Dr. Junkie

Our biggest problems with drugs in the United States (and much of the world) is knowledge. We don't know what we don't know. A basic understanding of our brains is vital to a basic understanding of intoxication, addiction and recovery. 

Dr. Junkie: One Man's Story of Addiction and Crime that will Challenge Everything you Know about the War on Drugs is a book about how our brains work, how drugs work, and how the current system for dealing with drugs is designed to make sure addictions are as devastating as they could possibly be. 

So what's my story?

 

In 2004, I landed in the largest walled prison on Earth, a dungeon in Jackson, Michigan opened in 1934. My addiction to cocaine, heroin and fentanyl had driven me to petty theft, and the small crimes had accumulated until a judge felt I deserved to sit in the penitentiary for 1-5 years. When I was released just under 2 years later, I enrolled in college and started looking into what had happened to me and millions of others just like me who appeared to lose themselves in these substances and behaviors. And what I discovered was as mind-blowing as it was liberating.

 

Humans are hard wired to become addicted to substances and behaviors.

We evolved to hunt and to feast, and to base our moment-to-moment experience of the world on these cycle-repeating frameworks. It isn't just hunting animals. It's also hunting a good deal on Amazon, or reading an enjoyable book, or solving a riddle, or building a project. Any time we are actively engaged in solving some sort of real-time goal, we are engaged in a hunt-focused activity. Stimulants (like cocaine and methamphetamine) activate the same circuits in our brains as hunting in the wild, so they make us feel alive and engaged, as if we are in the midst of doing something exciting. Other drugs (like heroin or fentanyl) activate the feast circuits, mimicking the experience of having successfully achieved or captured something we have been hunting for some time. We feel fulfilled and satiated, as if we are enjoying the fruit of our labor after a long hunt for some reward. This basic understanding of the human mind is the doorway out of our cultural quagmire of addiction and overdose.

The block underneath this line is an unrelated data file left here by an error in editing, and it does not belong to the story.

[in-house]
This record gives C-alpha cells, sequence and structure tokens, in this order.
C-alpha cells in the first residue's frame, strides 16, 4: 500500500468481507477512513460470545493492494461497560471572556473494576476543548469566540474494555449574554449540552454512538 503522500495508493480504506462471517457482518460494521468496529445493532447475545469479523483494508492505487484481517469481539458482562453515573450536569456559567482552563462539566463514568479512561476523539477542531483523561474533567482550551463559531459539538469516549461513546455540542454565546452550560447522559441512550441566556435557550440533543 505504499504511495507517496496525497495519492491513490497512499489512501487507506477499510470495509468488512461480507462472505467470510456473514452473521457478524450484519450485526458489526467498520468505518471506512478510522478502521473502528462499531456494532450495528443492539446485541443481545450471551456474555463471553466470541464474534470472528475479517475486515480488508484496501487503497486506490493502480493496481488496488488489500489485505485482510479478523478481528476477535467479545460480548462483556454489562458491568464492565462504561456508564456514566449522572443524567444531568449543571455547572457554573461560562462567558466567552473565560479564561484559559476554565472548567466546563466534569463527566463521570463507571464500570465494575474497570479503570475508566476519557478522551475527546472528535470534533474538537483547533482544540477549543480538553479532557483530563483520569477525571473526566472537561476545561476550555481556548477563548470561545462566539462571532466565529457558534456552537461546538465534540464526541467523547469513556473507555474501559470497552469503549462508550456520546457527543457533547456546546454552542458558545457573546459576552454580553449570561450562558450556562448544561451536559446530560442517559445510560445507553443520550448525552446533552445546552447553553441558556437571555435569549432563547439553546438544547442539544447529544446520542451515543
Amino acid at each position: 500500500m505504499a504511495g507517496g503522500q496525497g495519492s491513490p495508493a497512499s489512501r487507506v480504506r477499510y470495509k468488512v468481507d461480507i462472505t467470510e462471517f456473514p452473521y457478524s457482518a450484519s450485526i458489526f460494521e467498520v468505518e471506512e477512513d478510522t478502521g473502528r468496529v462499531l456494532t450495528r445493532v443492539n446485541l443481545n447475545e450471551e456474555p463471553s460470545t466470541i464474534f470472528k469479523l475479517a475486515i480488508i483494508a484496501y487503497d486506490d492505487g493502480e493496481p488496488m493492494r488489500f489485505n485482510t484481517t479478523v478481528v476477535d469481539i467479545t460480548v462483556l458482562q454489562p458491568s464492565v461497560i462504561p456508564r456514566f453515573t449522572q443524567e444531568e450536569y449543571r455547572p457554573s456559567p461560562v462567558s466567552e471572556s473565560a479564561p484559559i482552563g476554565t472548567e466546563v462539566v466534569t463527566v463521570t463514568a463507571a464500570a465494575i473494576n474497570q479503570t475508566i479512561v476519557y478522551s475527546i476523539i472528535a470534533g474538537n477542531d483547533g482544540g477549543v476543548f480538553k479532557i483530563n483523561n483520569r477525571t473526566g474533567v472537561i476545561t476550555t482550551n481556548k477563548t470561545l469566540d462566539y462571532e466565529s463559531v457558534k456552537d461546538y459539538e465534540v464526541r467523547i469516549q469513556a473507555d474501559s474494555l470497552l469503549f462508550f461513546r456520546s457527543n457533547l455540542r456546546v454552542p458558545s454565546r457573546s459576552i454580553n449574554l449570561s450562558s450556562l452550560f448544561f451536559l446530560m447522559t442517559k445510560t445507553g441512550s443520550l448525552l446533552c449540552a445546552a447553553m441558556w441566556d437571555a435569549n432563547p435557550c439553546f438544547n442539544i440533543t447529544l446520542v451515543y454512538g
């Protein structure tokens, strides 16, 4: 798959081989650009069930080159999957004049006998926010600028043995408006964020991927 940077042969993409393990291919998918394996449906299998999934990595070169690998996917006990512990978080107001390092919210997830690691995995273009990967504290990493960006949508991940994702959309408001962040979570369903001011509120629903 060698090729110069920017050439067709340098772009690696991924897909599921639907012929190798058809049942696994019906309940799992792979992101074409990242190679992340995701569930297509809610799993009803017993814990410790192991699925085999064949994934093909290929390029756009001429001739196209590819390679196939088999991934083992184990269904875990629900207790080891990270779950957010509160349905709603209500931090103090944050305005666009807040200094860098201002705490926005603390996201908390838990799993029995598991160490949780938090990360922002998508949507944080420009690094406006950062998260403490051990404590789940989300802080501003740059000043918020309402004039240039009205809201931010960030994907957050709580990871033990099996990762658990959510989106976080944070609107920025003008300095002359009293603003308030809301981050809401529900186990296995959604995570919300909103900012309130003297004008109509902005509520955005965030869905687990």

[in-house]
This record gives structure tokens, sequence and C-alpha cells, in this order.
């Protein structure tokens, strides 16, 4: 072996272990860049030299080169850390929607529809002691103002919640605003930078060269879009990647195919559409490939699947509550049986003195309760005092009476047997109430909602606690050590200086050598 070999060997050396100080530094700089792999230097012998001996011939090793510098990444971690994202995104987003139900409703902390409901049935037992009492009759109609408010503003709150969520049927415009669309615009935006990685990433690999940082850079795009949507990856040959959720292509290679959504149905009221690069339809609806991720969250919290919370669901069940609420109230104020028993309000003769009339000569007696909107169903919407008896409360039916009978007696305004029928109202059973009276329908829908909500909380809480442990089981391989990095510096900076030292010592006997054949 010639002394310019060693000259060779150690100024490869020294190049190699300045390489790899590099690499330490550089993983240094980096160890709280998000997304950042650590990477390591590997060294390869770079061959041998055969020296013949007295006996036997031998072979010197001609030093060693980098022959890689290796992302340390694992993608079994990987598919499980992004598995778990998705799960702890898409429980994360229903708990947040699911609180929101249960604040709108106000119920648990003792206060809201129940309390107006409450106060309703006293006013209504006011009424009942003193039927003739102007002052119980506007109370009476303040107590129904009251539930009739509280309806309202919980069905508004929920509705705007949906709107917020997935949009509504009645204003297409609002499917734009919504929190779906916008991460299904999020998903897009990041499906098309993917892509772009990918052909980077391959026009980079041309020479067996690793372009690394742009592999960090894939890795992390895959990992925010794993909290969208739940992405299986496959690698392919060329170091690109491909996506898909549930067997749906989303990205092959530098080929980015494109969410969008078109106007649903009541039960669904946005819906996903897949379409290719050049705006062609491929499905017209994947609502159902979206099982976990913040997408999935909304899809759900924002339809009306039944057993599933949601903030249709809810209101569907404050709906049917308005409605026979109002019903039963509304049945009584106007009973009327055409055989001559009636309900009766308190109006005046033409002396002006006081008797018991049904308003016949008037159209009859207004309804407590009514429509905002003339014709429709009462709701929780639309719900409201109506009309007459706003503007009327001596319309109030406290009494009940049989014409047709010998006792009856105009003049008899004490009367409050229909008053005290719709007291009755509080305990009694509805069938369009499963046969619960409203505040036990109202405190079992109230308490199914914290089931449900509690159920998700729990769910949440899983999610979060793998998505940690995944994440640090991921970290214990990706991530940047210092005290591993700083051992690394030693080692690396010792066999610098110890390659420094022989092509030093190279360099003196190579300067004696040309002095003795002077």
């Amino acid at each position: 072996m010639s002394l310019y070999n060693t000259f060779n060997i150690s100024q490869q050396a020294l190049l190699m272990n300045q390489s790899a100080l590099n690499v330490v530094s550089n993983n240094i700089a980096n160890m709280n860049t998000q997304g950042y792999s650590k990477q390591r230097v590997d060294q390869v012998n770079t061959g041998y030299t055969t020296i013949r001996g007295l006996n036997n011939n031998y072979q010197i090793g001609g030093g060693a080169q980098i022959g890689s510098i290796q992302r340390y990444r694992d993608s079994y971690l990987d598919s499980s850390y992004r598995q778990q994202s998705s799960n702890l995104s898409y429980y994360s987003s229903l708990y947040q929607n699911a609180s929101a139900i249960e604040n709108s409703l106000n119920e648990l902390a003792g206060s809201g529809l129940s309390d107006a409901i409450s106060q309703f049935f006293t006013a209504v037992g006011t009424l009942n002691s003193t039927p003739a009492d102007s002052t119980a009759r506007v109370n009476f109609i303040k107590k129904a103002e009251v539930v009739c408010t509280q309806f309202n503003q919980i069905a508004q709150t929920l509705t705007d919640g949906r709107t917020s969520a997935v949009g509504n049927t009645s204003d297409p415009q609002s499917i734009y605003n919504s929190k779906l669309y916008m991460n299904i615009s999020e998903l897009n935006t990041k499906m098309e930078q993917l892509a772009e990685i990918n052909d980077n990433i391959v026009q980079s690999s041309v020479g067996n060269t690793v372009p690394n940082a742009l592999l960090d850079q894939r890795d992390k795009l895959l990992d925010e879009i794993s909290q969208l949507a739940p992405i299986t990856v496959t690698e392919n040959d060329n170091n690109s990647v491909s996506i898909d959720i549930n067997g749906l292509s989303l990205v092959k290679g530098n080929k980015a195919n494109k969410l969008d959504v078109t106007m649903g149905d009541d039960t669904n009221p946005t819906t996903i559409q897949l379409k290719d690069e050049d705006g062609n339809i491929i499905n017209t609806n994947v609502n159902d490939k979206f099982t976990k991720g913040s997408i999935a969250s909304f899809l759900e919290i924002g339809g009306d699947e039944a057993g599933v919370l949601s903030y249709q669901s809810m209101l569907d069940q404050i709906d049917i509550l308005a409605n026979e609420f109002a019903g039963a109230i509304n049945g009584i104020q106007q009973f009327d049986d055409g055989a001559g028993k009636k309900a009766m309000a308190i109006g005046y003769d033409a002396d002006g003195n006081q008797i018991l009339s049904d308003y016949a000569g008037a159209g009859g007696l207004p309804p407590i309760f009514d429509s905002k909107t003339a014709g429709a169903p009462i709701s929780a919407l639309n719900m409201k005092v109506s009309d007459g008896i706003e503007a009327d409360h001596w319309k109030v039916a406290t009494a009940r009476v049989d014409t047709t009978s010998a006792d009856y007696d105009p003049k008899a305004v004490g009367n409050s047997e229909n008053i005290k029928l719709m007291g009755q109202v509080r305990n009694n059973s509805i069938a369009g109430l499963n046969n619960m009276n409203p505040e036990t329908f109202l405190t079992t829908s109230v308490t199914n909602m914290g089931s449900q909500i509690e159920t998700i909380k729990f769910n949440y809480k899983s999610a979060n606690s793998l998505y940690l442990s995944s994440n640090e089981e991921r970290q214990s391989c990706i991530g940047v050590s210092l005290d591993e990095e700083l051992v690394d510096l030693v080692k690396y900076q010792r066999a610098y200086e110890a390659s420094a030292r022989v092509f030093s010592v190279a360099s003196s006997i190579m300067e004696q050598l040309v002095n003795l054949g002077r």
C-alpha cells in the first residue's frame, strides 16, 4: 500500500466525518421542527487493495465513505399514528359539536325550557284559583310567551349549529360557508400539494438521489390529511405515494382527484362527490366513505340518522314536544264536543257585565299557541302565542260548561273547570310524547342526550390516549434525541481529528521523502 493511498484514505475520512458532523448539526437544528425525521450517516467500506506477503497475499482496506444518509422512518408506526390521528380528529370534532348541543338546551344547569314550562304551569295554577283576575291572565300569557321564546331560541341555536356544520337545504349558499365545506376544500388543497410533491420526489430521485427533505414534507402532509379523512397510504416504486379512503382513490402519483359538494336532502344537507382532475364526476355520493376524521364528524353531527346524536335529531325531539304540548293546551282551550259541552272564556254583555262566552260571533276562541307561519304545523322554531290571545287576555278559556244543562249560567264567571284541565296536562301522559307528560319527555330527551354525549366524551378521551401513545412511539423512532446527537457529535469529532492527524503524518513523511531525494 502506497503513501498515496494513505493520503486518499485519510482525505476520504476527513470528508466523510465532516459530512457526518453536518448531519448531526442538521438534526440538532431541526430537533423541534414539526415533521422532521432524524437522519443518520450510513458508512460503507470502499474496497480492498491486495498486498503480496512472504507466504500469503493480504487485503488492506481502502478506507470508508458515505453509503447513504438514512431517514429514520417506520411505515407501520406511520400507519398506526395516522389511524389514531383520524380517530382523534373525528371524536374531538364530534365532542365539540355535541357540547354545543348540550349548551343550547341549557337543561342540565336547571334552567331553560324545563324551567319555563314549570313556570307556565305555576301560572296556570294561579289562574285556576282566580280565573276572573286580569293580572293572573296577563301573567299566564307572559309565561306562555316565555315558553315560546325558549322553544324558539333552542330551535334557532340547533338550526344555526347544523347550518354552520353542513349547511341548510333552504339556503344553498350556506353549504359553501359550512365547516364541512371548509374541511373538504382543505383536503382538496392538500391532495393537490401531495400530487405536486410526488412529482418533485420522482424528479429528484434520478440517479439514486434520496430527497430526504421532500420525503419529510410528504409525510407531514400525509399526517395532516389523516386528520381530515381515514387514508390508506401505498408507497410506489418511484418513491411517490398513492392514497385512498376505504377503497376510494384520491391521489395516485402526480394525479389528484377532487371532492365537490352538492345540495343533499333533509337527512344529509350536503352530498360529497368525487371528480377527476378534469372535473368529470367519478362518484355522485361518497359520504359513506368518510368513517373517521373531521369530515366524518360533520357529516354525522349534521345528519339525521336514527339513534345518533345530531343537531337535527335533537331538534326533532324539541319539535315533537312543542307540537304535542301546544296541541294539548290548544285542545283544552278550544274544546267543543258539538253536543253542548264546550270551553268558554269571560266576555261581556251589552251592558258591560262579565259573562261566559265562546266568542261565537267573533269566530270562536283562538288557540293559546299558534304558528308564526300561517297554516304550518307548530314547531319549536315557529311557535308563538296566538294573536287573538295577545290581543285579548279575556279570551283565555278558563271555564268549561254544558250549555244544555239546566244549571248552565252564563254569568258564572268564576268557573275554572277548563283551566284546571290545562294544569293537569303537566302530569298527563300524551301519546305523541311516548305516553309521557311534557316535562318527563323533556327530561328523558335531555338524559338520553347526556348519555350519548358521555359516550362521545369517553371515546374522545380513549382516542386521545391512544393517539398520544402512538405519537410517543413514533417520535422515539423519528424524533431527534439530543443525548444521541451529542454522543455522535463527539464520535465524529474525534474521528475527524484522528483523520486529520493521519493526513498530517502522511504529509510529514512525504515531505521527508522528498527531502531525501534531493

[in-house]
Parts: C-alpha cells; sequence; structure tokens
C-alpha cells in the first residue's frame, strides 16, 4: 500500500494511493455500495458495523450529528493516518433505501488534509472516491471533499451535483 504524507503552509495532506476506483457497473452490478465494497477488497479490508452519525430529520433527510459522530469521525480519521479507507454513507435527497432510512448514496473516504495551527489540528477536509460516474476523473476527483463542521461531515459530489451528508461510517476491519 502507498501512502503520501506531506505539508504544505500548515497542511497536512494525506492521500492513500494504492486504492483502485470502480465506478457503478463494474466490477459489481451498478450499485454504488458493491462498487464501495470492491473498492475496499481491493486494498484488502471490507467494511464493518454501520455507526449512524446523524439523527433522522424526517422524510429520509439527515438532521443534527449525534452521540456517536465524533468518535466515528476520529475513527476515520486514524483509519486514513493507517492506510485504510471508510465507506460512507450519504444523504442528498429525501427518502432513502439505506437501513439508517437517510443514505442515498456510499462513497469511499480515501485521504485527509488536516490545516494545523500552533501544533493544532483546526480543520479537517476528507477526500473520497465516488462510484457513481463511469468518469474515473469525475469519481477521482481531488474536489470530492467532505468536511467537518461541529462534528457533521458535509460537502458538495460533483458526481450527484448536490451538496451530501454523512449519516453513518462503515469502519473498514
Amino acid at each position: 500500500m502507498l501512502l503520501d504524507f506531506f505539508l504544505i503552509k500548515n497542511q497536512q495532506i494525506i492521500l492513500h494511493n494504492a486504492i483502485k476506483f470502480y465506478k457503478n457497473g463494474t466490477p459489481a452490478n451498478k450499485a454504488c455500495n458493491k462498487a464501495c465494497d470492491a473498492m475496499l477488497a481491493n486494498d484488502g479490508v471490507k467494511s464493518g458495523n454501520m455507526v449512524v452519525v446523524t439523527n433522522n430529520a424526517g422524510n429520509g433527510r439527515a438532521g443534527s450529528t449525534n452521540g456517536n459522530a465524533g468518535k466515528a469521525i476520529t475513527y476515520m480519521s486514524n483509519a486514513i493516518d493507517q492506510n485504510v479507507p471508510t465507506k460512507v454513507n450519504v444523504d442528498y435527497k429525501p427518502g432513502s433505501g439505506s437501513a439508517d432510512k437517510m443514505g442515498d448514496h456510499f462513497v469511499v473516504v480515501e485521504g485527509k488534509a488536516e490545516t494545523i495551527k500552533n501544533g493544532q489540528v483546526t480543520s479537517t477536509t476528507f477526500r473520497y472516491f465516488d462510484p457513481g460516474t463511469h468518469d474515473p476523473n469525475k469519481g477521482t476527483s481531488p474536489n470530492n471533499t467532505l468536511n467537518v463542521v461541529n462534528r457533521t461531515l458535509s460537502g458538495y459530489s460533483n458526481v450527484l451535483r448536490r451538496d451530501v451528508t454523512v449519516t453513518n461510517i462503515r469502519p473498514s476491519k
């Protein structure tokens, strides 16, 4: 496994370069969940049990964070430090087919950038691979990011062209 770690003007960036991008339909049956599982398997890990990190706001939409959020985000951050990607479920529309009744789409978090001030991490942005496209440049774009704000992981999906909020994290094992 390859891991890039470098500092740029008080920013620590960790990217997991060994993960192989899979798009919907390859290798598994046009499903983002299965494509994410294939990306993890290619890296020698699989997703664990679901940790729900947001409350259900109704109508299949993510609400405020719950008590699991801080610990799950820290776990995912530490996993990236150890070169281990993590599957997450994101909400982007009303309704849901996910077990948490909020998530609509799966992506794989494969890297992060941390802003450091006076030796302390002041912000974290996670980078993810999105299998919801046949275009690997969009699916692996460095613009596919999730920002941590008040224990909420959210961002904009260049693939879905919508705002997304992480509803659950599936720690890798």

There is a better way. It includes giving up our faulty notions of tough love, which encourage us to turn away from our friends and family members when they are struggling and need us the most. Instead of sending users to the streets to buy polluted dope from underworld dealers, we should send drug users to doctors, therapists, counselors and social workers to get their drugs, along with a healthy dose of whatever medical or mental health care they need.

 

Ending the war on drugs is the only path out of our current crisis. Our jails and prisons will empty out. Our street violence will plummet. And our overdose rates will fall through the floor on the heels of legalization.